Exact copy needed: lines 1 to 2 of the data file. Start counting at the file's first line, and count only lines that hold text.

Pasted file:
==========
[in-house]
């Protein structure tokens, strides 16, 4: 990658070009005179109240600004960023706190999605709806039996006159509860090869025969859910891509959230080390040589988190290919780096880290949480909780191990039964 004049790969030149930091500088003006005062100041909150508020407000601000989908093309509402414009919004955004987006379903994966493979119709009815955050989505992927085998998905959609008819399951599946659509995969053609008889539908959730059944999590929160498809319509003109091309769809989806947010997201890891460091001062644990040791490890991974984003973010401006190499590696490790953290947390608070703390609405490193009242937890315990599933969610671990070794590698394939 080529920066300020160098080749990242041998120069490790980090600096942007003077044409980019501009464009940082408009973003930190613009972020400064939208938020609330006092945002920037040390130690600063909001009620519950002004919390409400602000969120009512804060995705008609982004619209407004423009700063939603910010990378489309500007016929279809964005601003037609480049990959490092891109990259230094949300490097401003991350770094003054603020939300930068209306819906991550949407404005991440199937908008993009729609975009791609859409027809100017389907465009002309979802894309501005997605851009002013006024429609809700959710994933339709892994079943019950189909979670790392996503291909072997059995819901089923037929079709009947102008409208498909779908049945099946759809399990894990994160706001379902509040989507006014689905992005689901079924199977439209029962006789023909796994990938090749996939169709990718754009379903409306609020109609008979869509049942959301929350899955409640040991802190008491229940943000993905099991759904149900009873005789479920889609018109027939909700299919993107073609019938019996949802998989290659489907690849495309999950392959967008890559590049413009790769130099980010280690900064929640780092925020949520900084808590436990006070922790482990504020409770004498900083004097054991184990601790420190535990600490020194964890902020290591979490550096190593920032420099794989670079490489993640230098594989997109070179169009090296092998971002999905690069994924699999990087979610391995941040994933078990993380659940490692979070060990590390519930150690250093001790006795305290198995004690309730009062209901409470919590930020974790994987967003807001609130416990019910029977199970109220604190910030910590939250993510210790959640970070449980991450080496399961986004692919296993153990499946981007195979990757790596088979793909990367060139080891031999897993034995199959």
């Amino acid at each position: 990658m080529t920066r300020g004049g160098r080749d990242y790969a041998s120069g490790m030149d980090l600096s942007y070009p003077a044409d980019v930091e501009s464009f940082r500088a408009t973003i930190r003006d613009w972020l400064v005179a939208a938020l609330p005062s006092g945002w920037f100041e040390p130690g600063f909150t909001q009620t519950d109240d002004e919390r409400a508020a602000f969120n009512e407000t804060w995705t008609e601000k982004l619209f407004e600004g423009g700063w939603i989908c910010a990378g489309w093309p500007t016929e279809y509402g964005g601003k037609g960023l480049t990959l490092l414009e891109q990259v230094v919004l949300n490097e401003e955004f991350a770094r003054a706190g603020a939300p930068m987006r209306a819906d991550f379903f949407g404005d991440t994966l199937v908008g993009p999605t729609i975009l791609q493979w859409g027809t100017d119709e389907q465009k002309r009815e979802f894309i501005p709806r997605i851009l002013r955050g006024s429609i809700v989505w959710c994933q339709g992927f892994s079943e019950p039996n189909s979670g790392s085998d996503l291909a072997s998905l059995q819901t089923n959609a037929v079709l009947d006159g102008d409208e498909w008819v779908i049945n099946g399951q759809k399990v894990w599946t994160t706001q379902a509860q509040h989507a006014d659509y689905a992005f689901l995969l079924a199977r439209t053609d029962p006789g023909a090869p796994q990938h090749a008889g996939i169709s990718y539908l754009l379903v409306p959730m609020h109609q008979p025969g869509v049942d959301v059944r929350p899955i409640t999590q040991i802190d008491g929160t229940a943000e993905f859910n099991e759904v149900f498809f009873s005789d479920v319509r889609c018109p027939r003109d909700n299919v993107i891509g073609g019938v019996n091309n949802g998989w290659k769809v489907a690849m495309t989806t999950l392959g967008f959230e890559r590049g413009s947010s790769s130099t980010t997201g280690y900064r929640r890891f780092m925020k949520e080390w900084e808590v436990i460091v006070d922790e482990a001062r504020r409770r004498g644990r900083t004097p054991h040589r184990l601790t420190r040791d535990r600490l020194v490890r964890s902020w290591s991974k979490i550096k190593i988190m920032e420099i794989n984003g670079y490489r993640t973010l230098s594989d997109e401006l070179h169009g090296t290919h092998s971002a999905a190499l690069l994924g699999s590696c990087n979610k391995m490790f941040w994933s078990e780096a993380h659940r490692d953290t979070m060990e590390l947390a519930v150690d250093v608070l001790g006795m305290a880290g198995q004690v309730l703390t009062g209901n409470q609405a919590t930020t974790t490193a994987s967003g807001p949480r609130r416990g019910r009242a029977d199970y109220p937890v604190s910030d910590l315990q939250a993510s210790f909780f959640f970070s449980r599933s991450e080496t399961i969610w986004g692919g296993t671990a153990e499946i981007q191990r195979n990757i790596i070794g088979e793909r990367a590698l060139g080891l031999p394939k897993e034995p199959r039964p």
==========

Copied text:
[in-house]
């Protein structure tokens, strides 16, 4: 990658070009005179109240600004960023706190999605709806039996006159509860090869025969859910891509959230080390040589988190290919780096880290949480909780191990039964 004049790969030149930091500088003006005062100041909150508020407000601000989908093309509402414009919004955004987006379903994966493979119709009815955050989505992927085998998905959609008819399951599946659509995969053609008889539908959730059944999590929160498809319509003109091309769809989806947010997201890891460091001062644990040791490890991974984003973010401006190499590696490790953290947390608070703390609405490193009242937890315990599933969610671990070794590698394939 080529920066300020160098080749990242041998120069490790980090600096942007003077044409980019501009464009940082408009973003930190613009972020400064939208938020609330006092945002920037040390130690600063909001009620519950002004919390409400602000969120009512804060995705008609982004619209407004423009700063939603910010990378489309500007016929279809964005601003037609480049990959490092891109990259230094949300490097401003991350770094003054603020939300930068209306819906991550949407404005991440199937908008993009729609975009791609859409027809100017389907465009002309979802894309501005997605851009002013006024429609809700959710994933339709892994079943019950189909979670790392996503291909072997059995819901089923037929079709009947102008409208498909779908049945099946759809399990894990994160706001379902509040989507006014689905992005689901079924199977439209029962006789023909796994990938090749996939169709990718754009379903409306609020109609008979869509049942959301929350899955409640040991802190008491229940943000993905099991759904149900009873005789479920889609018109027939909700299919993107073609019938019996949802998989290659489907690849495309999950392959967008890559590049413009790769130099980010280690900064929640780092925020949520900084808590436990006070922790482990504020409770004498900083004097054991184990601790420190535990600490020194964890902020290591979490550096190593920032420099794989670079490489993640230098594989997109070179169009090296092998971002999905690069994924699999990087979610391995941040994933078990993380659940490692979070060990590390519930150690250093001790006795305290198995004690309730009062209901409470919590930020974790994987967003807001609130416990019910029977199970109220604190910030910590939250993510210790959640970070449980991450080496399961986004692919296993153990499946981007195979990757790596088979793909990367060139080891031999897993034995199959």